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Haley Zaremba

Haley Zaremba

Haley Zaremba is a writer and journalist based in Mexico City. She has extensive experience writing and editing environmental features, travel pieces, local news in the…

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Brazil’s Pre-Salt Extraction Costs Fall To $8 Per Barrel

Brazil

Not too long ago Brazilian state oil company Petrobras was the most indebted oil & gas company in the world. The long-suffering company has faced dire mismanagement while being weighed down by allegations of involvement in Brazil’s widespread corruption. But that’s all changing.

Despite being a subject of the massive Lava Jato investigation, in which executives are accused of accepting bribes in exchange for contracting construction firms at inflated rates, things are turning around for Petrobras. Now, thanks to new management and their recently-discovered pre-salt wells, Brazil is the comeback story of the year.

Discovered only 10 years ago, Brazil’s pre-salt area has rapidly become the biggest oil-producing area in the country. Just this week Petrobras discovered commercial oil in a whole new pre-salt area known as the Marlim Sul Field in the Campos Basin, located about 71 miles off the shore of Rio de Janeiro.

Because pre-salt layers are so deep underground (they are the geological layers that were laid before a layer of salt was created by the Gondwana breakup about 160-180 million years ago) they are quite costly and difficult to drill in, but hold massive potential for production.

Brazil just announced a fantastic first half, with pre-tax profits reaching $4.4 billion in 2017, a staggering increase from $395 million a year ago. This is thanks in huge part to falling production and exploration costs, which dropped by 68 percent.

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In June Brazilian oil output rose nearly a full percent from May to a daily average of 2.675 million barrels. Production in the pre-salt areas alone skyrocketed to an average of 1.353 million bpd, a growth of 6.4 percent from May. In July, for the first-time output from the pre-salt wells surpassed the rest of the country’s fields combined.

Now, according to Petroleo Brasileiro SA Chief Executive Officer Pedro Parente, oil is being extracted from the pre-salt offshore wells at the jaw-dropping cost of just $8 per barrel. This is an investment opportunity that has not gone unnoticed, attracting domestic as well as foreign interests to invest heavily in exploration in the previously stagnant market.

The country’s largest pre-salt producing field, known as Lula, is operated entirely by Petrobras, but the Brazilian company only own a 65 percent stake as part of a consortium including U.S.-based Shell (25 percent) and Portugal-based Galp (10 percent). While not a big player at Lula, after Petrobras and Shell, the third biggest oil producer in Brazil is the UK’s Repsol currently producing an average of 81,000 barrels per day.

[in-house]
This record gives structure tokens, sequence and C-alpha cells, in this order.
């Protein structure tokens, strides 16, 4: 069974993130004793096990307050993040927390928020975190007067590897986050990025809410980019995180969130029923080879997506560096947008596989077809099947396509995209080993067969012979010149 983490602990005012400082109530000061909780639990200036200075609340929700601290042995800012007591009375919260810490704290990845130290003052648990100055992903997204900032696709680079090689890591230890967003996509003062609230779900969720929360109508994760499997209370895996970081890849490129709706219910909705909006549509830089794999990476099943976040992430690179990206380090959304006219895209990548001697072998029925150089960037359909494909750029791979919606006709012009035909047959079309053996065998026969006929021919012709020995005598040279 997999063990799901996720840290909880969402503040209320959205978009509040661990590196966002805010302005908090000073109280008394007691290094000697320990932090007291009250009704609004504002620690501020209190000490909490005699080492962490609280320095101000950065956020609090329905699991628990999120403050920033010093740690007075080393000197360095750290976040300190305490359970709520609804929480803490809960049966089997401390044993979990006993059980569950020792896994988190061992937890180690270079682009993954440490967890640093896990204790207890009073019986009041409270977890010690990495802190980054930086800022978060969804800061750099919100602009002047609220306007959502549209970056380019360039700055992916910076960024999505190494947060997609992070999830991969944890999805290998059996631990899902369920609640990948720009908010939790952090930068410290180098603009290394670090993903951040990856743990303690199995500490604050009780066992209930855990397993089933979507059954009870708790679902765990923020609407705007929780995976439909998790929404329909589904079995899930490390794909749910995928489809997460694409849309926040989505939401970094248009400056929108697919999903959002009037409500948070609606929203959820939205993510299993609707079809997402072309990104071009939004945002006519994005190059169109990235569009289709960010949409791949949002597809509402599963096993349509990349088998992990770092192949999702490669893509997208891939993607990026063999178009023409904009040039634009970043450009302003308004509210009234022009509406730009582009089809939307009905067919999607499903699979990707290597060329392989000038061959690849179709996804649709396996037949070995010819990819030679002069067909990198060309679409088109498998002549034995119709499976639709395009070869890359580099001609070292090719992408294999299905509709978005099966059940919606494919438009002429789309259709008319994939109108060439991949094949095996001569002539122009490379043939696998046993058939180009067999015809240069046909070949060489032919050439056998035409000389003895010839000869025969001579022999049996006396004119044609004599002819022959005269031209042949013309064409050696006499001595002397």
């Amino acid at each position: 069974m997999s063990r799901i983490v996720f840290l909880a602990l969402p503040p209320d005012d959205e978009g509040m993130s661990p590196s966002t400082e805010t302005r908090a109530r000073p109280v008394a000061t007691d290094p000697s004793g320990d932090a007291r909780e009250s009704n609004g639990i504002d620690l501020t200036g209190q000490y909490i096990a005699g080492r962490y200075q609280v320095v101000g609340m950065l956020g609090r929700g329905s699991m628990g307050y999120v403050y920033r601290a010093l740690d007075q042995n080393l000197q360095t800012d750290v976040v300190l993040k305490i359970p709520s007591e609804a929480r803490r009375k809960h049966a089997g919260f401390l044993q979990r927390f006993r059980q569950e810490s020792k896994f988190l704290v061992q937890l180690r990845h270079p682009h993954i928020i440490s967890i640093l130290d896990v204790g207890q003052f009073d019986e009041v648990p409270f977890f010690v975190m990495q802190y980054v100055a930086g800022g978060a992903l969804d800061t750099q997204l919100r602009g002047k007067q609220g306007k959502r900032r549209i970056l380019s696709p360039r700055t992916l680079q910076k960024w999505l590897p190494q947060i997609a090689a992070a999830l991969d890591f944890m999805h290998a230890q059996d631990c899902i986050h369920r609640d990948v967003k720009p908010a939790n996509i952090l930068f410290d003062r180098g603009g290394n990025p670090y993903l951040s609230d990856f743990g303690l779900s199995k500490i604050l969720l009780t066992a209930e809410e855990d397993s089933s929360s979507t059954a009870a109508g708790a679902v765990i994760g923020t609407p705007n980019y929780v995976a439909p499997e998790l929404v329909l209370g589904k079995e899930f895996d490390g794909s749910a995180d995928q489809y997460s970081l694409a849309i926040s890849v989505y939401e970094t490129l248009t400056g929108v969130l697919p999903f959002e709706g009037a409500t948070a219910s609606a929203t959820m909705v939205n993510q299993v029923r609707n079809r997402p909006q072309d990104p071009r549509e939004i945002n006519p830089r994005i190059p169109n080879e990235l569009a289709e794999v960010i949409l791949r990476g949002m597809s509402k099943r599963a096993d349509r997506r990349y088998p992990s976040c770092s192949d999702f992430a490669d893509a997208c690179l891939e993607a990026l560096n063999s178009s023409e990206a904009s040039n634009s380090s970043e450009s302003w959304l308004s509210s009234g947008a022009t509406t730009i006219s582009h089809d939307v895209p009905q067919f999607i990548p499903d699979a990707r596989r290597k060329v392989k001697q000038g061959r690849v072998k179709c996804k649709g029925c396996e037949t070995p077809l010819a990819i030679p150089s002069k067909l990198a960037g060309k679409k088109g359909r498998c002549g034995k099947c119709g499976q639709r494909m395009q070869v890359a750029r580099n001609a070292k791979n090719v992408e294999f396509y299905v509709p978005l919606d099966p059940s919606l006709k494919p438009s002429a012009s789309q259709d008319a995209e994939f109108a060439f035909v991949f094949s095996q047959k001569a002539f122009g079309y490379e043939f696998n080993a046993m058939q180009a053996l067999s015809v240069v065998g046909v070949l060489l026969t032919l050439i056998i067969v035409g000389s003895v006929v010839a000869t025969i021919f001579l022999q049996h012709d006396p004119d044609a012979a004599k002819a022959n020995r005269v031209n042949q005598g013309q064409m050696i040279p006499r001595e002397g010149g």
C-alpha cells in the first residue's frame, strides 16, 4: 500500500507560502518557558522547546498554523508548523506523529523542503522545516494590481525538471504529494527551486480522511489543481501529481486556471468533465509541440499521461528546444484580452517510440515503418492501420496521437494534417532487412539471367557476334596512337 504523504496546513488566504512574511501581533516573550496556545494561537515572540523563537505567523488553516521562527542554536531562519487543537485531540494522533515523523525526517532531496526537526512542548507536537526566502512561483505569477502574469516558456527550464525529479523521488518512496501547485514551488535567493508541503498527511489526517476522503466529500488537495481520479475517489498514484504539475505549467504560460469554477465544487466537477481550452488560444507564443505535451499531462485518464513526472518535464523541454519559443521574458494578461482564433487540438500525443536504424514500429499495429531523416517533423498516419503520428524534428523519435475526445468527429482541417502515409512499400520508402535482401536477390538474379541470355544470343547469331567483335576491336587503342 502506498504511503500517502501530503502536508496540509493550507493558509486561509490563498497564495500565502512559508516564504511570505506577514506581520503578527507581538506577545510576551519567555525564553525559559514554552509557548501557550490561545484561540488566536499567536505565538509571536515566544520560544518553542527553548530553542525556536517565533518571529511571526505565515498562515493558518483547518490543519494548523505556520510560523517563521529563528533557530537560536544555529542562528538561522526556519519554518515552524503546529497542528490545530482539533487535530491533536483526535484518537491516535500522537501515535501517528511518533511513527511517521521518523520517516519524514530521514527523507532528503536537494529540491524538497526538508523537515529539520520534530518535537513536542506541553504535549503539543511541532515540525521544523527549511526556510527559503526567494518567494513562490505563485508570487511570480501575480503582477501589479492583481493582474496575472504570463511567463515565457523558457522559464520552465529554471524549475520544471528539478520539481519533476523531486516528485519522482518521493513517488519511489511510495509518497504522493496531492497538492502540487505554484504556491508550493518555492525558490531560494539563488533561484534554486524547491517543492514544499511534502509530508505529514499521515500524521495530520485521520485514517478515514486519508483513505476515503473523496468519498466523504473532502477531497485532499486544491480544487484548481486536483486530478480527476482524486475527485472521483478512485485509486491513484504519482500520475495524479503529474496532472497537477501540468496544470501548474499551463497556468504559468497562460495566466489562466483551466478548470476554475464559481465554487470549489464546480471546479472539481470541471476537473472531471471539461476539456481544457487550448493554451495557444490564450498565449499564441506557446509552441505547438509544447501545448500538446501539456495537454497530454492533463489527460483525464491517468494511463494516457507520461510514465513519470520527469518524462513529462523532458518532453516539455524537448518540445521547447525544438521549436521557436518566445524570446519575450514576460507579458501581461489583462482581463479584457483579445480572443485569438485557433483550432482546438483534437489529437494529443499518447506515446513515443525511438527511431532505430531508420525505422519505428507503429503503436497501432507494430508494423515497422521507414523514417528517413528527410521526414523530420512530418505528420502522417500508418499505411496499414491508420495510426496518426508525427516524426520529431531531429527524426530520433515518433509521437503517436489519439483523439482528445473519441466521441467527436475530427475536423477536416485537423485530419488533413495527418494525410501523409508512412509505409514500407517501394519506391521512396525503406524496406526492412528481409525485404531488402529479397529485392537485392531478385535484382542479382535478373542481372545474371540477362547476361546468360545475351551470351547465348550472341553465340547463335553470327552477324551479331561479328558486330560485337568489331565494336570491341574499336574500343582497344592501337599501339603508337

Despite the strong production rates and accelerated foreign investments in the Brazilian marketplace, there is also concern that depending too much on oil could set Brazil on track to follow in Venezuela’s footsteps. Thanks to political instability, growing polarization, and rapid de-industrialization, Brazil is not yet out of the danger zone.

Despite the incredible good fortune of the pre-salt discovery, Brazil’s economy is still volatile. Rio de Janeiro, home of Petrobras, is on the brink of bankruptcy with a myriad of social problems such as skyrocketing rates of drug use, crime, and HIV – not to mention, the state’s former governor is in prison.

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While they’ve just reached the incredible production benchmark of $8 per barrel, parts of the Brazilian oil industry are still languishing. Sete Brasil, a company specifically set up to build floating rigs for Petrobras and others drilling deepwater has gone bankrupt. Petrobras itself is still under investigation for corruption. Luiz Inácio Lula da Silva, who was president when Petrobras struck gold in the pre-salt area off the coast, was recently indicted on criminal charges by a federal court.

Brazil is on the verge of breaking out of third-world labels and into the limelight. They could be well on their way to being an economic superpower - but only if the government can keep a lid on scandal and learn from the mistakes of Venezuela instead of emulating them.

By Haley Zaremba for Oilprice.com

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